Source: Shutterstock

Hap­py alone Qi­a­gen changes course af­ter Ther­mo Fish­er of­fers to buy it in $11.5B deal

Dutch di­ag­nos­tics com­pa­ny Qi­a­gen — which is de­vel­op­ing tests for the on­go­ing coro­n­avirus epi­dem­ic — is be­ing ac­quired by US-based sci­en­tif­ic in­stru­ments mak­er Ther­mo Fish­er Sci­en­tif­ic in a deal val­ued at $11.5 bil­lion, in­clud­ing debt.

The an­nounce­ment comes months af­ter the Nether­lands-based com­pa­ny, which is list­ed on the NYSE, no­ti­fied in­vestors that it was re­view­ing po­ten­tial strate­gic al­ter­na­tives af­ter it re­ceived sev­er­al “in­di­ca­tions of in­ter­est” for an ac­qui­si­tion. But by De­cem­ber, it con­clud­ed it would pre­fer to go it alone.

The deal will boost Mass­a­chu­setts-based Ther­mo Fish­er’s spe­cial­ty di­ag­nos­tics plat­form that in­cludes al­ler­gy and au­toim­mu­ni­ty, trans­plant di­ag­nos­tics and clin­i­cal on­col­o­gy test­ing with mol­e­c­u­lar di­ag­nos­tics, par­tic­u­lar­ly for in­fec­tious dis­eases.

“The ac­qui­si­tion brings about strong sam­ples prep ca­pa­bil­i­ties to TMO in ad­di­tion to mol­e­c­u­lar di­ag­nos­tics and in­fec­tious dis­ease test­ing — in­clud­ing a lead­ing TB test­ing fran­chise,” SVB Leerink’s Puneet Sou­da wrote in a note, adding that the deal should fur­ther lever Ther­mo Fish­er to Covid-19.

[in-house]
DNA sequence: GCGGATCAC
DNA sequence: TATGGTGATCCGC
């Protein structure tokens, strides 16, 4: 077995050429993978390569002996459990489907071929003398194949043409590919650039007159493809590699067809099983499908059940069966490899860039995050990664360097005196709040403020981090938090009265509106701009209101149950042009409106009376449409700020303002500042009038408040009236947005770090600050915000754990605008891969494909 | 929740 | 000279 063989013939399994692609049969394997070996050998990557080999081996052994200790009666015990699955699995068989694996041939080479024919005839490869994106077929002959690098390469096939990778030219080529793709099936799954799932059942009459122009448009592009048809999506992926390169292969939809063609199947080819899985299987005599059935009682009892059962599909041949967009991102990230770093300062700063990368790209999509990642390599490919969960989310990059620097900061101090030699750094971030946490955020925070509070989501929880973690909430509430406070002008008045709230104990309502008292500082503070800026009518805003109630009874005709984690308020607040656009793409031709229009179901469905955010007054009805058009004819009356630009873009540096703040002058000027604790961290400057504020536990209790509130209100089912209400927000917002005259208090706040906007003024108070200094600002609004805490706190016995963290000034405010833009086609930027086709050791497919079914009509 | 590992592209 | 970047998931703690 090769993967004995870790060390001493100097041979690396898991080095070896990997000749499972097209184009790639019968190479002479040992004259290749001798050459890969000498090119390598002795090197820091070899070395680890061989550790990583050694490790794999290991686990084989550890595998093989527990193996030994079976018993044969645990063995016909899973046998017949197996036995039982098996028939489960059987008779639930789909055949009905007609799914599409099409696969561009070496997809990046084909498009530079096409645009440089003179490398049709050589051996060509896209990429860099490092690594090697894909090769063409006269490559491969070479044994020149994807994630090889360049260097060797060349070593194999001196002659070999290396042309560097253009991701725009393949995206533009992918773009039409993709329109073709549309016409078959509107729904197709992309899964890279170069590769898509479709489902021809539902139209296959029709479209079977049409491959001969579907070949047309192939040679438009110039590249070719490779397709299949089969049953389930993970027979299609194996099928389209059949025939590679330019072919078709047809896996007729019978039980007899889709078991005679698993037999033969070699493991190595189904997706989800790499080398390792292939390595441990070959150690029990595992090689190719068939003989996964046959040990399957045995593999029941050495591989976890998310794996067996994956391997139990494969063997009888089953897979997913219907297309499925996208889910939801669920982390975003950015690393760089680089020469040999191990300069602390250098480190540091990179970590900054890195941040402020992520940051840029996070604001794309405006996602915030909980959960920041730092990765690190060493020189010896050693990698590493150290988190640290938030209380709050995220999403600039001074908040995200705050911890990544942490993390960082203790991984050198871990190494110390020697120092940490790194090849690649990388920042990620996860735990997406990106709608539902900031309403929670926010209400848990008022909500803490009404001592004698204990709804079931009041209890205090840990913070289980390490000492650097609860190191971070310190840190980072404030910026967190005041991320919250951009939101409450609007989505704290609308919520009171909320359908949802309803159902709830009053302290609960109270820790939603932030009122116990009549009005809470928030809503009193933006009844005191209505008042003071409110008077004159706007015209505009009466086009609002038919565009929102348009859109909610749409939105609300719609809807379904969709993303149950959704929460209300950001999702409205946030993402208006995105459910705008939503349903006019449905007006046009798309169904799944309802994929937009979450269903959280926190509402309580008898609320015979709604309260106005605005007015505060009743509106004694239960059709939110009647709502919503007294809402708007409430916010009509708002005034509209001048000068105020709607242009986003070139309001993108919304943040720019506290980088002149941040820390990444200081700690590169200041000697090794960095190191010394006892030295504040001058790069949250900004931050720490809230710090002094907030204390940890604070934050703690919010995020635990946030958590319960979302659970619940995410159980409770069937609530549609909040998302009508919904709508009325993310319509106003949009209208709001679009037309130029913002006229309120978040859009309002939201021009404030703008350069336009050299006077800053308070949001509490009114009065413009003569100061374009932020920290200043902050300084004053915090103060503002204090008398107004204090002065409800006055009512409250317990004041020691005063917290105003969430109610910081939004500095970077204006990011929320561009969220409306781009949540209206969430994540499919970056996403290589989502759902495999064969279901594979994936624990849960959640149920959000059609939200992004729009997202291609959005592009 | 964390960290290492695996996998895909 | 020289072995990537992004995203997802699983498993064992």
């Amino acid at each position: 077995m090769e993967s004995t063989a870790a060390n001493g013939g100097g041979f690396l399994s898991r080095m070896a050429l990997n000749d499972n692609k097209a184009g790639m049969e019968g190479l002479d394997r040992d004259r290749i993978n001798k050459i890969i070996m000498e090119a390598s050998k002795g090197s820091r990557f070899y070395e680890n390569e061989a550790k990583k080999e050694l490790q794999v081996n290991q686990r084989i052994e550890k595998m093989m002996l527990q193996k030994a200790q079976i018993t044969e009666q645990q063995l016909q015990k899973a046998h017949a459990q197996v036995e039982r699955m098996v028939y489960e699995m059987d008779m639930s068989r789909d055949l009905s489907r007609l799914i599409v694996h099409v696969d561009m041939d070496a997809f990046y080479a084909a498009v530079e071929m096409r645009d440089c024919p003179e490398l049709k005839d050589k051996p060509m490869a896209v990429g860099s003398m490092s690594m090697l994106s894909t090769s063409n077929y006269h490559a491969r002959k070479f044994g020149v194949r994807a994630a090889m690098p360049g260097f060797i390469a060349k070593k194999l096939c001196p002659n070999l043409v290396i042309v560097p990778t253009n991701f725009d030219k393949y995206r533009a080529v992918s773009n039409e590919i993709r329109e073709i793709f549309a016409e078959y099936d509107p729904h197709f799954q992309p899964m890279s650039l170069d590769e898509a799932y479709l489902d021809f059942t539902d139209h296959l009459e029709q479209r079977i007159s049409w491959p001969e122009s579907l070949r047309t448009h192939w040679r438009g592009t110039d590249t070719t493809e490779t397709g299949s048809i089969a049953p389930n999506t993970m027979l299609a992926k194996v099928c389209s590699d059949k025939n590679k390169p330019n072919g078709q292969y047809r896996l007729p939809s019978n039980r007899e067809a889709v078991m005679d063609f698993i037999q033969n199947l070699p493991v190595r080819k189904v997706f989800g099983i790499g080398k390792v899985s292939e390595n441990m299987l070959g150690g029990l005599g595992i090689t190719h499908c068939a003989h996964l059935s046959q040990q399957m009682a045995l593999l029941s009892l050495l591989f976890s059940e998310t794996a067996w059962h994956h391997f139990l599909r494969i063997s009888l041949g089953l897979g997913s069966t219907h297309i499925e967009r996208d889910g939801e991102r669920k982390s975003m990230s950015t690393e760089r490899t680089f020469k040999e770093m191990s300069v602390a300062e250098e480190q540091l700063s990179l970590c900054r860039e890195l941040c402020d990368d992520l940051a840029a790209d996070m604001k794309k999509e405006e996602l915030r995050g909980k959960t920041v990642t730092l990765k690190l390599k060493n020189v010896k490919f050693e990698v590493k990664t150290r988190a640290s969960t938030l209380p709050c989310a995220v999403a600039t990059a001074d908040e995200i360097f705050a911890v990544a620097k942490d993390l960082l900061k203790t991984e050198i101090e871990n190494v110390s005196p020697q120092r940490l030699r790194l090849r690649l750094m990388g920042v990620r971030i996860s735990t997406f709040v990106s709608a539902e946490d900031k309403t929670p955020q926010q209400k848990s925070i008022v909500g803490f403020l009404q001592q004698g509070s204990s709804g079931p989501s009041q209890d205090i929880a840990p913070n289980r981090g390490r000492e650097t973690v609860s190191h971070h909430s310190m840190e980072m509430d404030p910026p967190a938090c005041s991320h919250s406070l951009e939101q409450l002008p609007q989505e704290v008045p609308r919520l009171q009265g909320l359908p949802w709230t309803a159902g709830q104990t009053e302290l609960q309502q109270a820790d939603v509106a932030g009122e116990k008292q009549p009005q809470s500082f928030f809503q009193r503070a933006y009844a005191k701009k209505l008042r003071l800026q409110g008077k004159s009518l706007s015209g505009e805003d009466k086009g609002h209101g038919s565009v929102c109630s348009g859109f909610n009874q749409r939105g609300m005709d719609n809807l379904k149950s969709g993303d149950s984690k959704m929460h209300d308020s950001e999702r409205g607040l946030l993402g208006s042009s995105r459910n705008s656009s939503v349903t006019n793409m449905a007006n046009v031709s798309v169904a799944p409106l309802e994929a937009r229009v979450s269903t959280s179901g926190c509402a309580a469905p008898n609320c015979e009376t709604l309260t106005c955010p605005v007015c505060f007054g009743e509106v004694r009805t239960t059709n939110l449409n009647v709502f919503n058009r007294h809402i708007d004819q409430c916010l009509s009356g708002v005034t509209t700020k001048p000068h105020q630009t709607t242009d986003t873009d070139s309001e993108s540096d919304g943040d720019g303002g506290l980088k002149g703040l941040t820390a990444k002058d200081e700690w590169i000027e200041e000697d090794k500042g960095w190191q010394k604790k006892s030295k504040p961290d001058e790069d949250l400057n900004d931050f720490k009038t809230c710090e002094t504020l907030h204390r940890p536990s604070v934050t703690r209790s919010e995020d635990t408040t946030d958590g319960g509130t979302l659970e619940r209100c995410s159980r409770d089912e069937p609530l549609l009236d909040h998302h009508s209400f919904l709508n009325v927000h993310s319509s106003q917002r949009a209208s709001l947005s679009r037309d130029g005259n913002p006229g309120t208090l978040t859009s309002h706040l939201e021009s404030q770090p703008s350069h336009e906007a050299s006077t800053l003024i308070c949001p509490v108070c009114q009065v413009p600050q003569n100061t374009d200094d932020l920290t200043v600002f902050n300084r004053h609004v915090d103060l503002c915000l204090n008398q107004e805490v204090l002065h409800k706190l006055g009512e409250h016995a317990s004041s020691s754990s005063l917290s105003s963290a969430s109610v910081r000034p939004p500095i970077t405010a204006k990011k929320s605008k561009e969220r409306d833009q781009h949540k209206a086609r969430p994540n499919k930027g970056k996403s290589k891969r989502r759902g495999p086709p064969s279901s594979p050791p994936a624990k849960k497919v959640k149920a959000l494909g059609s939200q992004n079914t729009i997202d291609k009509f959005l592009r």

The dead­ly coro­n­avirus epi­dem­ic has cul­mi­nat­ed in 3,000 deaths and cas­es have topped 90,000. Qi­a­gen — which pro­vid­ed equip­ment dur­ing the SARS and swine flu out­breaks — said it had shipped test kits for the nov­el coro­n­avirus to four hos­pi­tals in Chi­na for eval­u­a­tion days ago.

Ther­mo Fish­er makes and dis­trib­utes sci­en­tif­ic equip­ment, con­sum­ables, and ser­vices used by phar­ma & biotech, di­ag­nos­tics & health­care com­pa­nies, aca­d­e­m­ic & gov­ern­men­tal or­ga­ni­za­tions, as well as in­dus­tri­al com­pa­nies. Its in­stru­ments and reagents are em­ployed in the CDC-ap­proved as­say pro­to­col for the de­tec­tion of Covid-19.

The com­pa­ny, which has com­plet­ed sev­en $1+ bil­lion deals in the past decade, is set to pay €39 a share for Qi­a­gen. That works out to a pre­mi­um of 23% to Qi­a­gen’s Mon­day clos­ing.